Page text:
Managing your life with MS isn't just about dealing with the symptoms you have right now. It's about thinking through what could happen in future -- the possible effects on your job, family, and finances -- and preparing for them.
Even if your symptoms are mild, planning can make you feel better and be more confident in your future.
"It's not bad luck to think about what you might do if your symptoms got worse," says Rosalind Kalb, PhD, a clinical psychologist and vice president of clinical care at the National Multiple Sclerosis Society. "That's not giving into the disease -- that's taking charge of it in a productive way."
Make sure your doctor is covered and that you have access to specialists, such as neurologists. Even if you don’t need other treatments now, like physical or occupational therapy, you might need them in the future, so check what's covered, Northrop says.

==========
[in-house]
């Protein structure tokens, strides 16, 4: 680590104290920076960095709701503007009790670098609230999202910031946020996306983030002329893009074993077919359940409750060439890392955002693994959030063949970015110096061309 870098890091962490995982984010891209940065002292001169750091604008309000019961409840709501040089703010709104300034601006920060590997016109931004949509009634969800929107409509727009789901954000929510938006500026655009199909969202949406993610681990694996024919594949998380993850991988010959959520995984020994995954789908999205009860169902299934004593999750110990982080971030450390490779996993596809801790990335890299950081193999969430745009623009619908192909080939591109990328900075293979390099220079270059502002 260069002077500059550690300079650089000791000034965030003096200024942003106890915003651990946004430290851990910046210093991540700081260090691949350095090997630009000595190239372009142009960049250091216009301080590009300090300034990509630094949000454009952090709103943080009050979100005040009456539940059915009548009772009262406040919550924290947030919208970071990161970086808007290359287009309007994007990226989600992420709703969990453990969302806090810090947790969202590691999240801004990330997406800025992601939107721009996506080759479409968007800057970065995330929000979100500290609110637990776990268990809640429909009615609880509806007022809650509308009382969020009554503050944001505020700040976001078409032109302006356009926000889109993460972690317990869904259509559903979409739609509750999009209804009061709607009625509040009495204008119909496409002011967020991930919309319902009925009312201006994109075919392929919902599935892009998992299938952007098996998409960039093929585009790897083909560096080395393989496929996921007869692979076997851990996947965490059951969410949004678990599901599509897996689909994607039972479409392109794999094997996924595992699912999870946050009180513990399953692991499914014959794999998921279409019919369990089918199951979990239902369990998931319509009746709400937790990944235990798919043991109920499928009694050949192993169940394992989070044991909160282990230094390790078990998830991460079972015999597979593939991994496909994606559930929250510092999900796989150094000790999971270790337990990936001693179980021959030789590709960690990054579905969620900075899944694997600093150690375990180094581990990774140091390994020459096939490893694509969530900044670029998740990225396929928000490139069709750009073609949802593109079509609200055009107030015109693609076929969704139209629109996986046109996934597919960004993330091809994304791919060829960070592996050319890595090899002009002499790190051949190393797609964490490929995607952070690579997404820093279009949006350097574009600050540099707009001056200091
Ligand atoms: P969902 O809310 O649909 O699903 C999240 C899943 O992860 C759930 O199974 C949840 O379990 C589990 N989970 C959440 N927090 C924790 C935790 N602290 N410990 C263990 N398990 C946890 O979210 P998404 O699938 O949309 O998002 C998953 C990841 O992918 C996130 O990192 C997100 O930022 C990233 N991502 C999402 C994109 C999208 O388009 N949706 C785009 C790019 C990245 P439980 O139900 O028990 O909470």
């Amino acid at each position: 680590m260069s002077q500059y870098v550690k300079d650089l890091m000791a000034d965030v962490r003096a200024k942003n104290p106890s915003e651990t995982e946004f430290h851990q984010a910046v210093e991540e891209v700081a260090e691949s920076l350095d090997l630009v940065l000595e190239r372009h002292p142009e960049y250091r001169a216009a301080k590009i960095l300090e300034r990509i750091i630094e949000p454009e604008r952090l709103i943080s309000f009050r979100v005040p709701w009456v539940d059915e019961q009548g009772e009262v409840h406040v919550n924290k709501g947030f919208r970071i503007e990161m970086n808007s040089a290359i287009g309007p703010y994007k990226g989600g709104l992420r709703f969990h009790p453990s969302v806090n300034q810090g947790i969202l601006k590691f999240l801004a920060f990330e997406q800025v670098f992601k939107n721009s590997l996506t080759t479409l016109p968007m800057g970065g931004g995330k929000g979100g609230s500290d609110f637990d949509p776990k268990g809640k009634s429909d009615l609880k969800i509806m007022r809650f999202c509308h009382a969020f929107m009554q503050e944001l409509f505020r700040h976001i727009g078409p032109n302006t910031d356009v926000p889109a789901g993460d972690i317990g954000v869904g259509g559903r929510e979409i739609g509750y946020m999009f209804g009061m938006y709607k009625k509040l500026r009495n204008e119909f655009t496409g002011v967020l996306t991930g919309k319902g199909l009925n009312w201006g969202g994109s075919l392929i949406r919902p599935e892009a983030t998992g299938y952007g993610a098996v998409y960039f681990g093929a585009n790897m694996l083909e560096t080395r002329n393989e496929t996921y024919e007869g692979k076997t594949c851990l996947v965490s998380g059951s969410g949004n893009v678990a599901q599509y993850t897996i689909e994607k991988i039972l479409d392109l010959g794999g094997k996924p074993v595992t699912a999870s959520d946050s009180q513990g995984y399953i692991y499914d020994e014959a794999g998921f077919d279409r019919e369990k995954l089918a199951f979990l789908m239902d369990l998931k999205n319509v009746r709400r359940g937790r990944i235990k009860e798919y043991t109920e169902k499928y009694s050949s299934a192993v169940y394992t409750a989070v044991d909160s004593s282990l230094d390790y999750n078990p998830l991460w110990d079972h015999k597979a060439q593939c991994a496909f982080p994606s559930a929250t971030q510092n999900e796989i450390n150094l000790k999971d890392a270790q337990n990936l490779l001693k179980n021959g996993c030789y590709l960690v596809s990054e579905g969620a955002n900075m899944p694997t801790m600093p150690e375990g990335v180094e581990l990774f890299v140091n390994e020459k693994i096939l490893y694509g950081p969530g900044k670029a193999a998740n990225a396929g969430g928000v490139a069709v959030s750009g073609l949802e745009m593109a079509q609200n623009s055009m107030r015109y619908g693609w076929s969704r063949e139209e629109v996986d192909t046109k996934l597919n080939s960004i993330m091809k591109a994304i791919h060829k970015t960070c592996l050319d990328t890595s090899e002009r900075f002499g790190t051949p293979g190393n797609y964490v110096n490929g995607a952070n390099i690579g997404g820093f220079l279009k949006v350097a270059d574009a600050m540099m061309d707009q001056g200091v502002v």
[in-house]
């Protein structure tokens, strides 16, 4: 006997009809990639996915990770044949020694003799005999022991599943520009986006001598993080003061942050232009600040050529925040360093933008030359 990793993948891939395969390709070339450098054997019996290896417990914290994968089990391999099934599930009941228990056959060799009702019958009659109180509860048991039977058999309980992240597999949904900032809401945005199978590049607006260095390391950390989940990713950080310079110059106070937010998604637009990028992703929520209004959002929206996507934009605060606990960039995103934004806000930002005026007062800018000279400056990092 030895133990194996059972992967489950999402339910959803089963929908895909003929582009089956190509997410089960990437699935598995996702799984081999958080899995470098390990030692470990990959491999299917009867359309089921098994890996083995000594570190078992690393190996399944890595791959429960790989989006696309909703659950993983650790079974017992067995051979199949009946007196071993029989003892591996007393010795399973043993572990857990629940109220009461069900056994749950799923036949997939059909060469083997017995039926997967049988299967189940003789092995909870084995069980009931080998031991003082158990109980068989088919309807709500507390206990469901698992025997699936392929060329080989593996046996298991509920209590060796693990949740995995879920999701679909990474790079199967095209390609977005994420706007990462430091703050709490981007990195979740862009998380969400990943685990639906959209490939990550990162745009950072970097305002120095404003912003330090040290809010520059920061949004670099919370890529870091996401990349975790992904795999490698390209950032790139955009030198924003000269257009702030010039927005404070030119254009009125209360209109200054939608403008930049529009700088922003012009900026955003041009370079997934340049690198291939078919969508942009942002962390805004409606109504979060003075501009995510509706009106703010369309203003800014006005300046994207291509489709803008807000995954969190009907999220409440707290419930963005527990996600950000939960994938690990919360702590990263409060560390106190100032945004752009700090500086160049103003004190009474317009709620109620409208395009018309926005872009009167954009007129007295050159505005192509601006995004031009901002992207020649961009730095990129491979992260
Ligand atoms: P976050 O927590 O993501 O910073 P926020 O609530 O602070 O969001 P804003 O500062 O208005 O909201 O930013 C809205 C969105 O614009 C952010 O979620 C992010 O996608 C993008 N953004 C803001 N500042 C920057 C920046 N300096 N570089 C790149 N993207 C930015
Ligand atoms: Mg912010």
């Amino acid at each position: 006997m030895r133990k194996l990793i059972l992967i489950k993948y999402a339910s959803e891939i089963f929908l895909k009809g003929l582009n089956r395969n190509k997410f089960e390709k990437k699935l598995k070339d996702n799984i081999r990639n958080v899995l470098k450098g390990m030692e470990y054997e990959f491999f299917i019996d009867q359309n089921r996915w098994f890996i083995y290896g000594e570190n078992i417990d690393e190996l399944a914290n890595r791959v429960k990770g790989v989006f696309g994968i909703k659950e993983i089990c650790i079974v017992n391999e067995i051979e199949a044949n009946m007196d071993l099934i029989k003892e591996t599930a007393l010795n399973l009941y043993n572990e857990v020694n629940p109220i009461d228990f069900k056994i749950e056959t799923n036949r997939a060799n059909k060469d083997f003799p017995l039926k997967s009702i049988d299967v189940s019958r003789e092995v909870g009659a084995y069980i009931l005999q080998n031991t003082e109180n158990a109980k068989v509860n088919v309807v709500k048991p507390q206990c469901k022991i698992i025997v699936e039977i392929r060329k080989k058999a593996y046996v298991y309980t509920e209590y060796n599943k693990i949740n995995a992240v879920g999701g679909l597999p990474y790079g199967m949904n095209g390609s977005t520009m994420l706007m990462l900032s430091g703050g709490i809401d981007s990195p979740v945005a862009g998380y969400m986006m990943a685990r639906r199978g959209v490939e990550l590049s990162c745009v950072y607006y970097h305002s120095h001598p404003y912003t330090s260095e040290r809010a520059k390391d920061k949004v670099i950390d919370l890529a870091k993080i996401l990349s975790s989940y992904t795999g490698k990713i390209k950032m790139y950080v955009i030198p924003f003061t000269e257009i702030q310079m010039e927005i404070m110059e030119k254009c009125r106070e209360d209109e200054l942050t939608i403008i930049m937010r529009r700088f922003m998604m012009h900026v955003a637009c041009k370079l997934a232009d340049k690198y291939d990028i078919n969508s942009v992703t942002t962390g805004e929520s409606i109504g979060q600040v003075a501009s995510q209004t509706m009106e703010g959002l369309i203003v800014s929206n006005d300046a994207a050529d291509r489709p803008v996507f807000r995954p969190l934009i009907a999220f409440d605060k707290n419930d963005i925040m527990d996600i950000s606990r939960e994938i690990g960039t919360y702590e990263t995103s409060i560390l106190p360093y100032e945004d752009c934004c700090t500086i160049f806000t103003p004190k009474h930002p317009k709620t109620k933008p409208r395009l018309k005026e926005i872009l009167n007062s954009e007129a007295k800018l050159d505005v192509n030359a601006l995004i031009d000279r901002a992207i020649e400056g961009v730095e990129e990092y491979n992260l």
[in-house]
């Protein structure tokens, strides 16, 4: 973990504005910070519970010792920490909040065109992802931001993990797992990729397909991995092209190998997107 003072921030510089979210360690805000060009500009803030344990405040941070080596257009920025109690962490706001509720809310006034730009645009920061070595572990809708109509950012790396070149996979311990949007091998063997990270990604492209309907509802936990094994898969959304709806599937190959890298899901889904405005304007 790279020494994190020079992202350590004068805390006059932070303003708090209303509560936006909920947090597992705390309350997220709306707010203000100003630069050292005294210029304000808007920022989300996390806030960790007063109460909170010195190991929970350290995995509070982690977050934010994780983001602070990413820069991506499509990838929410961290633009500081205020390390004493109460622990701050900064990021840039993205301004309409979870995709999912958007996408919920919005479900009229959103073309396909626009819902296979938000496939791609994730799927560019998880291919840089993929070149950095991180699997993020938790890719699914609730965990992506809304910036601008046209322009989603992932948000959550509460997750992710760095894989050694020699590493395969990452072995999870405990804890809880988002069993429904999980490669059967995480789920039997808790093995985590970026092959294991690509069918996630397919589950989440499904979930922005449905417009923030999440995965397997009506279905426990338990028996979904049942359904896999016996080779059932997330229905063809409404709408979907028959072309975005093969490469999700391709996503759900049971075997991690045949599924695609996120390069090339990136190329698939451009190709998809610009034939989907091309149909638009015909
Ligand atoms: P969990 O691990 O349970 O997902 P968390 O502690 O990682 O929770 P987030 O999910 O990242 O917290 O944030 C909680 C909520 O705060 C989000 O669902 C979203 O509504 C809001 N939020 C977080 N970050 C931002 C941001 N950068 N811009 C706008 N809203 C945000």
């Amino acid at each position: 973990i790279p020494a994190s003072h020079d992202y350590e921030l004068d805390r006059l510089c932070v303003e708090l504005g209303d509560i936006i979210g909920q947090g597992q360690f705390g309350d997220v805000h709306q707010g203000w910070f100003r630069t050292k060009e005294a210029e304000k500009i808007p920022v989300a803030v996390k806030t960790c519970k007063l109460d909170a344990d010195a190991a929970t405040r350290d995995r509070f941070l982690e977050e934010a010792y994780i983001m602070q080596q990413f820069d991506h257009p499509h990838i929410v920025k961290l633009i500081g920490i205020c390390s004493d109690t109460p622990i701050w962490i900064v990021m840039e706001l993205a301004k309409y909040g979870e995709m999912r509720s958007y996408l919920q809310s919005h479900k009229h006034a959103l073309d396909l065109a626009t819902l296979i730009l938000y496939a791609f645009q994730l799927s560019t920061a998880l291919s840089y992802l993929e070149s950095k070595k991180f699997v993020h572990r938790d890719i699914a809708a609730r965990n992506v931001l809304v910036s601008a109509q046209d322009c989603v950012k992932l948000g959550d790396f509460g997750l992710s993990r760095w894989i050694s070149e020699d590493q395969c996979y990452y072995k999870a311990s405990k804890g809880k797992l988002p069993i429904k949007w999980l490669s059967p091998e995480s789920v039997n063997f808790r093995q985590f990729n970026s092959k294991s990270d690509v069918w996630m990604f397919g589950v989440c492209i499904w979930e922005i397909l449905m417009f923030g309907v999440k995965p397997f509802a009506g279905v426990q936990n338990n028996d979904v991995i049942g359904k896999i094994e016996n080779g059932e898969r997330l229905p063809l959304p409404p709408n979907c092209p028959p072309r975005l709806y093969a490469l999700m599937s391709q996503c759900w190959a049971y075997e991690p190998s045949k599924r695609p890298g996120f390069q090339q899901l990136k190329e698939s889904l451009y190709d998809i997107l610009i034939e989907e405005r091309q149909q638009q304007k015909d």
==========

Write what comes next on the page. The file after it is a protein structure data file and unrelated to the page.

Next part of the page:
You can also get help from MS Navigators at the National Multiple Sclerosis Society. They can help you understand your options. To talk to one, call 800-FIGHT-MS.
3. Talk to Your Family
"Most people don't really understand MS," says Kalb. Let them know how MS might affect you and how they can support you.
"A lot of family and friends want to help but don't know what to do," Kalb says. Be specific when you ask for help: a ride to a doctor's office on Tuesday, an after-school pickup next week. That helps them know exactly what you need and want.